@voyou First episode of this Philip K Dick TV series made by someone who saw Blade Runner and thought "I wish the voiceover was a bit less subtle". 19 Sep 17 Reply Retweet Favorite

Kicking the archefossil

It’s brave of Meillassoux to begin After Finitude with the argument from the archefossil, because it’s such a terrible argument. Indeed, Meillassoux admits that it is a terrible argument, which the correlationist will have no trouble dispatching; the reason for this, though, is that the discussion of the archefossil isn’t actually supposed to be an argument at all. When I first heard of it, it seemed to be a strange updating of Johnson refuting Berkeley by kicking a stone, with the curious addition of a complicatedly constructed hypothetical stone. But that’s not really how the discussion of the archefossil is supposed to work: the archefossil isn’t supposed to present an example of brute reality and thereby disprove idealism. It is presented and refuted as such during the course of the first chapter, but this argument is really preparing the ground for the real use of the archefossil, which is not to prove something about reality, but rather to raise a question about the relationship between thought and reality.

The point of the example of the archefossil is to “raise the question of the emergence of thinking bodies in time,” which is also “the question of the temporality of the conditions of instantiation, and hence of the taking place of the transcendental as such” (25). The archefossil is an example of ancestrality, but the real problem of ancestrality is, if space and time depend on thinking beings, how would we understand the fact that thought first arose at a specific space and time? However, this is only a question at all if there was indeed a moment at which thought first arose, that is, if thought and being are fundamentally distinct. Meillassoux accepts this inasmuch as he points out that ancestrality is only a problem for the transcendental idealist, not the speculative idealist; but he does not consider that this ancestrality is, for the same reasons, not a problem for the materialist, either.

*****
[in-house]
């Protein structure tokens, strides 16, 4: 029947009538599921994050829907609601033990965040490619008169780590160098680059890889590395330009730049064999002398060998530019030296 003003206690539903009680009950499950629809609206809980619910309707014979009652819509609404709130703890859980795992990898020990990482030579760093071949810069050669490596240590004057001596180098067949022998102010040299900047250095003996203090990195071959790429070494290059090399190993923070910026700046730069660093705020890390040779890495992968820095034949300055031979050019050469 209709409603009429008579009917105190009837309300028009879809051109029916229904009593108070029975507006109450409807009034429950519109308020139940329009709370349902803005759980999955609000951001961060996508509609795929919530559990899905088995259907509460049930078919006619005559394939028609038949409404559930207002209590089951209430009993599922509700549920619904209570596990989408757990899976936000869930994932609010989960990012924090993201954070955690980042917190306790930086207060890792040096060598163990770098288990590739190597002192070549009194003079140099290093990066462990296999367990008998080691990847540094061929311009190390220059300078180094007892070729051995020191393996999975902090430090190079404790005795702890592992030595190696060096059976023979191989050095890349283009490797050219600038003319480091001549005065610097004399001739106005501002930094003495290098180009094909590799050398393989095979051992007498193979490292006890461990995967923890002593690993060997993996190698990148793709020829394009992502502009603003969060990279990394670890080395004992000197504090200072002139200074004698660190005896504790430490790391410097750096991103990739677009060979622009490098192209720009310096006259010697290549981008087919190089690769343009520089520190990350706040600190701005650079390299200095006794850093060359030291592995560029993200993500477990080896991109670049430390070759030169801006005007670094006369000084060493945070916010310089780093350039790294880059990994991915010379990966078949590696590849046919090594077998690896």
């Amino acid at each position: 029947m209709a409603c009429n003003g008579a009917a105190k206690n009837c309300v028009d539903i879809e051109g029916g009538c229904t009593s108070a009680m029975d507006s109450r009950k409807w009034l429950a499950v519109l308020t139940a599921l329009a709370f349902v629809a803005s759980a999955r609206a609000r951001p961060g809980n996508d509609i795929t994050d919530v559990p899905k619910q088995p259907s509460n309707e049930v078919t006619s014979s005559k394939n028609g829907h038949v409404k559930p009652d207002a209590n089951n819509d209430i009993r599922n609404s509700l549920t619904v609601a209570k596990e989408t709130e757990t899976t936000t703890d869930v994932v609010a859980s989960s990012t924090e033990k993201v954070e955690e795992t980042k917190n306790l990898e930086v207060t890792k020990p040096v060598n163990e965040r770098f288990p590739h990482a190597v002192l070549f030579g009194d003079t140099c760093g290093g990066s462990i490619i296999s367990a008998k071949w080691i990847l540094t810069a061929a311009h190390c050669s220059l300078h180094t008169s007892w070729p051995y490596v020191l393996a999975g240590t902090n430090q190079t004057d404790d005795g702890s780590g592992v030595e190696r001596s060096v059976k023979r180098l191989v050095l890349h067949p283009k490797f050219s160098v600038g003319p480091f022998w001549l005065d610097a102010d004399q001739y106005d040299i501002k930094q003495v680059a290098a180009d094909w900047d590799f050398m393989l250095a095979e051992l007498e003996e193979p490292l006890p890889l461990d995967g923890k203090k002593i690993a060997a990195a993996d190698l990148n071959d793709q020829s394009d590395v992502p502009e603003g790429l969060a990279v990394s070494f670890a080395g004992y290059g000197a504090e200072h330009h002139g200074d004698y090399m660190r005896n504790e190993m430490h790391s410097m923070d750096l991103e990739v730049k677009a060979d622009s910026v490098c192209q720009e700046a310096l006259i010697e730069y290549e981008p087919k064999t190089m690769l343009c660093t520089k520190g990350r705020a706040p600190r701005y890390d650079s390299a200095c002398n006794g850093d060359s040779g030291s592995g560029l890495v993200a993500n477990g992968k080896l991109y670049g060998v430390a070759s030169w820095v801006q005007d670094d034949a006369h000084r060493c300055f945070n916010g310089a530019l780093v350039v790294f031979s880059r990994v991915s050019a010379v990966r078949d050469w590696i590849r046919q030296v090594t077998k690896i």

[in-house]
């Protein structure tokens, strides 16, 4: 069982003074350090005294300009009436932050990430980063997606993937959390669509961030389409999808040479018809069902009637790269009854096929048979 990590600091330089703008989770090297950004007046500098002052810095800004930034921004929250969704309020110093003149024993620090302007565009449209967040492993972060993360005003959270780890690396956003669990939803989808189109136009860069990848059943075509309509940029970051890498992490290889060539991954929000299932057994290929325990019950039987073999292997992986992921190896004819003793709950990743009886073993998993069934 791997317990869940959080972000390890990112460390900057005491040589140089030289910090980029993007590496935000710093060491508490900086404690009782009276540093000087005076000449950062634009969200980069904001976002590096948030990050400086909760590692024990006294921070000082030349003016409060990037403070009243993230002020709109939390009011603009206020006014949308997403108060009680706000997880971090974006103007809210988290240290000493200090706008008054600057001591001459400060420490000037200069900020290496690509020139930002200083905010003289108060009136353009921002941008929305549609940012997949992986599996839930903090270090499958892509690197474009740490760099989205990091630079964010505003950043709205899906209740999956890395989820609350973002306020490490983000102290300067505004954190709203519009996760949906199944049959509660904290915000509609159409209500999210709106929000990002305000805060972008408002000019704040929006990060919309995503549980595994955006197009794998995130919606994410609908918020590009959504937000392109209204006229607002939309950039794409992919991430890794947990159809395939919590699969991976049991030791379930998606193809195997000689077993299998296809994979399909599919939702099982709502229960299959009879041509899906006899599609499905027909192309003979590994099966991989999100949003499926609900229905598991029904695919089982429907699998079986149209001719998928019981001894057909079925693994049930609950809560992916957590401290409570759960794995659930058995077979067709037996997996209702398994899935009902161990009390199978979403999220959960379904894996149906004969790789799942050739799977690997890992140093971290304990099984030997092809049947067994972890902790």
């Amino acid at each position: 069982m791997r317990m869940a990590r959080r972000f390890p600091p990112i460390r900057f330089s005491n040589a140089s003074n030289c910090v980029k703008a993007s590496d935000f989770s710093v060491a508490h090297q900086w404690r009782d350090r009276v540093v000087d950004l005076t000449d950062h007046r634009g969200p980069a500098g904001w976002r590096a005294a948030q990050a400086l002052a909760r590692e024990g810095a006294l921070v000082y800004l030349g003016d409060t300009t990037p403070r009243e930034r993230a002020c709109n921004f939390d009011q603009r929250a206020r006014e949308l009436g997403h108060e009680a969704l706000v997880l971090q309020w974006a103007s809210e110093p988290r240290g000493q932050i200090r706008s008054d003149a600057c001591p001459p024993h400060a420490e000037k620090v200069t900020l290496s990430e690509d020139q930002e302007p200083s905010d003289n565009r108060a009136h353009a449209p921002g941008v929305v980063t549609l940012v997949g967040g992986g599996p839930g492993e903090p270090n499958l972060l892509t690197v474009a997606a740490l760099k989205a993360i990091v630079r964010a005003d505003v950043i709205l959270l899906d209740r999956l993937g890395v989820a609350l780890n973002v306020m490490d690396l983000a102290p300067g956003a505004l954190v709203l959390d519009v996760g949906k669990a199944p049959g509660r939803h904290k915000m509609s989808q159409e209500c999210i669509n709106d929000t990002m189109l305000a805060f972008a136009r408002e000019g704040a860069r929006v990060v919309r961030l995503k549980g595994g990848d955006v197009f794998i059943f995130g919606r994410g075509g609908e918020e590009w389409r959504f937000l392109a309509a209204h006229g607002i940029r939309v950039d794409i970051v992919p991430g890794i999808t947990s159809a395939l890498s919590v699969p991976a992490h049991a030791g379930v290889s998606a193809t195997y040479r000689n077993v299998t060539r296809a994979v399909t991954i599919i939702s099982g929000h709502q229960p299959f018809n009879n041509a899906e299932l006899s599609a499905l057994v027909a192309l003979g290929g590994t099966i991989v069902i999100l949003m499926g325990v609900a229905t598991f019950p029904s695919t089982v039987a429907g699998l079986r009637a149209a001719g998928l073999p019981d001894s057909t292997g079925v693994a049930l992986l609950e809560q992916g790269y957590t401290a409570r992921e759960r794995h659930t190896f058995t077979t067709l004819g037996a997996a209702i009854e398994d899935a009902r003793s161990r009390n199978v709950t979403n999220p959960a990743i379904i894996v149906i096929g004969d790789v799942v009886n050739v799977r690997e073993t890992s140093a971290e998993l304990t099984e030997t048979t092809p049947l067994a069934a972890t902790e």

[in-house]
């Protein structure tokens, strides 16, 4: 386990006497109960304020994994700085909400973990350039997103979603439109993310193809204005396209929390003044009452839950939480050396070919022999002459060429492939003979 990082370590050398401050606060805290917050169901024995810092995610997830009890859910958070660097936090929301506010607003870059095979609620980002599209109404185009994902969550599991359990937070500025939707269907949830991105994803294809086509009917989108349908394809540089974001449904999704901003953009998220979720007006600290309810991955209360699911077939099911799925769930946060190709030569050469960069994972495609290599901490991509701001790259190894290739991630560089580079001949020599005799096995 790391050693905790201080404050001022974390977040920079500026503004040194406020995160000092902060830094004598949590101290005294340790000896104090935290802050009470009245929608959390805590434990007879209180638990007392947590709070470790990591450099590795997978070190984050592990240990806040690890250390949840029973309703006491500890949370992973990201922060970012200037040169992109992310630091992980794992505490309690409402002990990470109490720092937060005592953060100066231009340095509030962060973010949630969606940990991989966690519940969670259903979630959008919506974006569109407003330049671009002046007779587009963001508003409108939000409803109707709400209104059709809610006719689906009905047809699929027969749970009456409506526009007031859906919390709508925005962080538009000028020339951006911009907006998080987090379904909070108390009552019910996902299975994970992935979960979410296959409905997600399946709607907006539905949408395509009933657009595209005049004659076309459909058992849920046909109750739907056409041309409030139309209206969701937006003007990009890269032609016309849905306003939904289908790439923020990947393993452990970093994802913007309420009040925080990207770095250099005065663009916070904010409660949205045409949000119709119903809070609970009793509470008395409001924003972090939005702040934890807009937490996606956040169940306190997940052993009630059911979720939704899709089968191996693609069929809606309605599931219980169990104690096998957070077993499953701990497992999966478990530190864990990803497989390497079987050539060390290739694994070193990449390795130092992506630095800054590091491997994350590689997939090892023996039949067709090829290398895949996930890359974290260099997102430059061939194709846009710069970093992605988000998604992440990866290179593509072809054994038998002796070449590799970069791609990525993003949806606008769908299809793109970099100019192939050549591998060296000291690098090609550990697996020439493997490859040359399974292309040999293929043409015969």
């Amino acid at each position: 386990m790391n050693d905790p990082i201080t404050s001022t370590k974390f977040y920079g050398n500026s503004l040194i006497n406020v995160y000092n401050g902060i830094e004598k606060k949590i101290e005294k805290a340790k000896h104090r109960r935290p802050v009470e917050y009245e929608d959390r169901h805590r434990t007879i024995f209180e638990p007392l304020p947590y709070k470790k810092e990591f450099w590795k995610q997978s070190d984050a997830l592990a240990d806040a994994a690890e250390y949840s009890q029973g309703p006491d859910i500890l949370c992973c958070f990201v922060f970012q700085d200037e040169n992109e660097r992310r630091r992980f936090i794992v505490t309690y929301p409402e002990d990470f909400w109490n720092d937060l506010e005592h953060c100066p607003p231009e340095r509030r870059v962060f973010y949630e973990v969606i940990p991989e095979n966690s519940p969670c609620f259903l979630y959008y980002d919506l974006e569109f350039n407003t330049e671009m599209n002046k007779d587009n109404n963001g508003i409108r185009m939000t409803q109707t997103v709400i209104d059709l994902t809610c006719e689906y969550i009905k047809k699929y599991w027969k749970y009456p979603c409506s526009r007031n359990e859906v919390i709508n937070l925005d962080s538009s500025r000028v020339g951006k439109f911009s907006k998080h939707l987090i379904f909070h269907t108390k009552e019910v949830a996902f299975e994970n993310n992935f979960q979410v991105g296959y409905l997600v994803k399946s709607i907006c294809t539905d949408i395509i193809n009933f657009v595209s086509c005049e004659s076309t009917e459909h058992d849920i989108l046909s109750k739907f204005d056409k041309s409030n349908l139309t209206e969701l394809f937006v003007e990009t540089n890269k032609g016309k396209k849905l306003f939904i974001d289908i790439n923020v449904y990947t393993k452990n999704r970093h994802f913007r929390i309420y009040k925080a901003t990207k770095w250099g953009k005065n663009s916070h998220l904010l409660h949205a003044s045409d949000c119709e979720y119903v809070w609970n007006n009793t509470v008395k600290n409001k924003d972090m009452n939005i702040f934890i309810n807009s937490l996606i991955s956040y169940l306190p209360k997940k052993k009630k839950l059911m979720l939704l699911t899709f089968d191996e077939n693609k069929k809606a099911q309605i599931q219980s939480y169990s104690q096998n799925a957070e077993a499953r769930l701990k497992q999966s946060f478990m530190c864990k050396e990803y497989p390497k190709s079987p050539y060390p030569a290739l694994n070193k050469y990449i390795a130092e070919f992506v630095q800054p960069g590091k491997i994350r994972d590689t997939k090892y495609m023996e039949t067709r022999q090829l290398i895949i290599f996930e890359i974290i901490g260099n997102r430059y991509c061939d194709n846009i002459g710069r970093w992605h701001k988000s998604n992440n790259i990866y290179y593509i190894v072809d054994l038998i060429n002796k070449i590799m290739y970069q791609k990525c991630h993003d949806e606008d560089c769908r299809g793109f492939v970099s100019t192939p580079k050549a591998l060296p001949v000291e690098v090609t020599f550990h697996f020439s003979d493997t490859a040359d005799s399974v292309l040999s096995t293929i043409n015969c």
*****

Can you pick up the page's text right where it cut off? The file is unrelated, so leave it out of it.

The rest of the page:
The problem of ancestrality, then, depends on an implicit Cartesianism that runs through After Finitude, an assumption that thought and being are two different things, and that the connection or not between them is thus a problem. For a position like the one Marx sketches out in The German Ideology, in which thought is simple a particular set of relations among being, the problem of how thought relates to being is no problem; their interrelation is essential to understanding thought in the first place: “The production of ideas, of conceptions, of consciousness, is…directly interwoven with the material activity and the material intercourse of men, the language of real life.” What’s distinctive about Marx’s position is that it sees thought as active, rather than merely reflective or contemplative. Marx charges Feuerbach with failing to really break with idealism because he still conceives the material world as something that is passively reflected in though: “Feuerbach’s conception of the sensuous world is confined on the one hand to mere contemplation of it, and on the other to mere feeling.”

This description also applies to Meillassoux, as we can see from the solution he proposes to the problem of ancestrality. Meillassoux argues that science shows us a way of thinking the unthought: mathematization. But it’s interesting what he thinks it is about mathematization that renders it independent of humans: mathematics is independent, specifically, of human sense-experience. Mathemetization provides “a world capable of autonomy” because mathematized bodies “can be described independently of their sensible qualities, such as flavor, smell, heat, etc.” (115, my emphasis). What is distinctively (and, for Meillassoux, limitingly) human is sensuous contemplation; to put it another way, Meillassoux considers the human relation to the world solely epistemologically, in terms of the kind of passive experience that Heidegger calls “present-at-hand.” Both the problem of and Meillassoux’s solution to correlationism depend on this cartesian assumption that reifies humanity, as thought, as something specific and separate from being. If one doesn’t make this assumption, is correlationism an issue at all?